Thermaltake Contac 29 Reviewairman - May 26, 2010
Category: CPU Cooling
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A staple in the overclocking world, as we all know, is the way a processor is kept cool. There are so many choices as to what brand, type, size, and method available to users to accomplish this task. Of course, the most common is air cooling. Many denominations of air cooling are also available such as construction material, size, with or without heatpipes, and, of course, price. As more manufacturers develop different features and additions to their product lines, consumers may find it difficult to make a decision on what will work best for them. Hopefully, with the reviews available on OverclockersClub, we can make it easier.
A very popular brand in the computer accessory industry is Thermaltake. Thermaltake offers products such as power supplies, cases, fans, and heatsinks. Their newest Contac 29 will be tested in this review. The Contac 29 is compatible with Intel 775, 1156, and 1366 as well as AMD AM2, AM2+, and AM3 platforms. This cooler utilizes three 8mm heatpipes with direct contact. Direct contact coolers are those that have a part of the surface of the heatpipes in direct contact with the CPU. These can usually perform better as the heat does not have to transfer through any other medium to take advantage of the heatpipes. This review will consist of overall observations of the cooler, as well as test results when paired with some of the latest hardware.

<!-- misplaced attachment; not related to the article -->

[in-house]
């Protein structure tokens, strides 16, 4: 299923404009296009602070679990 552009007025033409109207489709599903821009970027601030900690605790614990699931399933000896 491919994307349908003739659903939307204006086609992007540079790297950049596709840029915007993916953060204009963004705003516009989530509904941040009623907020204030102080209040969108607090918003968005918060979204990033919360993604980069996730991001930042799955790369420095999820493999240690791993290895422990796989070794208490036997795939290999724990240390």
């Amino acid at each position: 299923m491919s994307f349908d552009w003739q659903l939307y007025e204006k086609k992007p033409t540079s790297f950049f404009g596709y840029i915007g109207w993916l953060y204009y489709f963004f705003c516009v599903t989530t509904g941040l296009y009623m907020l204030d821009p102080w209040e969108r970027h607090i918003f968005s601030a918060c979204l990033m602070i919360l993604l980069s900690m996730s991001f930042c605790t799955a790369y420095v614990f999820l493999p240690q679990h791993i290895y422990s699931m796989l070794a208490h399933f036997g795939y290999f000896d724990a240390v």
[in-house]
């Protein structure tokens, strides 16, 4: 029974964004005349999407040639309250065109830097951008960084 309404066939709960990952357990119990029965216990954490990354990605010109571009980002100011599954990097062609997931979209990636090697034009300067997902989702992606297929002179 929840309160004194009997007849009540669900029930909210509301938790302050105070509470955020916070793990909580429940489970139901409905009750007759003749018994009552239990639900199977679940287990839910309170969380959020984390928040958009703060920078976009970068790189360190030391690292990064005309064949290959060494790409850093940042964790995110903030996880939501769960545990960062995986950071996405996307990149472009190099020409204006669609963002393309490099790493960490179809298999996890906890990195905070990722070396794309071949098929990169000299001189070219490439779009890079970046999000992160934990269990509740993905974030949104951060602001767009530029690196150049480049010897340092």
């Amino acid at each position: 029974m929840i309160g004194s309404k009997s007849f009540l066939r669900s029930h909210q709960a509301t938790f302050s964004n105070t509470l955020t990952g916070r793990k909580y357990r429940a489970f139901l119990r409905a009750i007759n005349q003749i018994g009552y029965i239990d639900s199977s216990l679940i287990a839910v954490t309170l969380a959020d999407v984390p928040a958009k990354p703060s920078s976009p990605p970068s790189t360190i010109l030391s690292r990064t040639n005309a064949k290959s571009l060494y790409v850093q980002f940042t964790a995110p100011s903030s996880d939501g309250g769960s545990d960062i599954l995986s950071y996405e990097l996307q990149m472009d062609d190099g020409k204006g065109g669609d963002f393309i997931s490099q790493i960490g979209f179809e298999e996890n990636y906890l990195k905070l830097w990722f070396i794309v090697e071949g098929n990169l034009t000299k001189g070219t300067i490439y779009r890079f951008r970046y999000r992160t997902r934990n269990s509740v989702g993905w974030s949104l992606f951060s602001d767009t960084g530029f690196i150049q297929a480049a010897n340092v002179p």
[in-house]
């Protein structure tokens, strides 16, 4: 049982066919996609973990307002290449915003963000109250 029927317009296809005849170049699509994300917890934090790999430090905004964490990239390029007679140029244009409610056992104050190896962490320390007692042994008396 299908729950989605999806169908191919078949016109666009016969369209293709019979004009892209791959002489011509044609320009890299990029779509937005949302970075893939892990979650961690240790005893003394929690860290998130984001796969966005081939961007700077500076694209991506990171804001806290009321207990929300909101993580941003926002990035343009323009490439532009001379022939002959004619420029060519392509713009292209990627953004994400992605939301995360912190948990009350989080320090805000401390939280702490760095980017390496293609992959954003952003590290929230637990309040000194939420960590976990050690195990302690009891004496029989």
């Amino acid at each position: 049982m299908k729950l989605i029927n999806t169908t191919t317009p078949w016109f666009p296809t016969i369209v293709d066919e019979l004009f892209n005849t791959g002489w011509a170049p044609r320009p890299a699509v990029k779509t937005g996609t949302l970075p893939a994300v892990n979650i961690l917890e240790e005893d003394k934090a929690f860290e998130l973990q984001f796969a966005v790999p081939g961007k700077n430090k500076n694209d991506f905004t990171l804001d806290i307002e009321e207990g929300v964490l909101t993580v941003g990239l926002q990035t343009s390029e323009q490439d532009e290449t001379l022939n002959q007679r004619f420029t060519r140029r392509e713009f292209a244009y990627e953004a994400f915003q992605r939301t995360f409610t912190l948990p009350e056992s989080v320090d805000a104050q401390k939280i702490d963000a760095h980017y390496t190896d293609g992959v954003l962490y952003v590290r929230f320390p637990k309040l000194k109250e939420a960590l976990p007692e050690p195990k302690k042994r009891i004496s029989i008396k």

The Thermaltake Contac 29 is packaged in a white box. The box is finished with high quality graphics and a large list of specifications and features. The heatsink is packaged with one 120mm fan set up in a push configuration with the ability to add a second fan.
Opening the package will expose a plain white cardboard box with two holes in the top used to pull out the inner box. The heatsink itself is protected inside of this inner box that is kind of "folded" around it with a sheet of quarter inch protective foam covering the exposed side. After removing the foam sheet, the walls of the inner box can be folded back to release the heatsink. Inside of the inner box is the mounting hardware. The hardware includes four pushclips just like the ones on the stock heatsinks, four screws to hold the clips to the heatsink, a small tube of Thermaltake thermal paste, and four extra rubber holders if the user chooses to add an additional fan.
So far, this heatsink looks pretty reasonable for a $30 bite out of the wallet. On the next page, I will take a closer look at the heatsink itself and share my evaluations.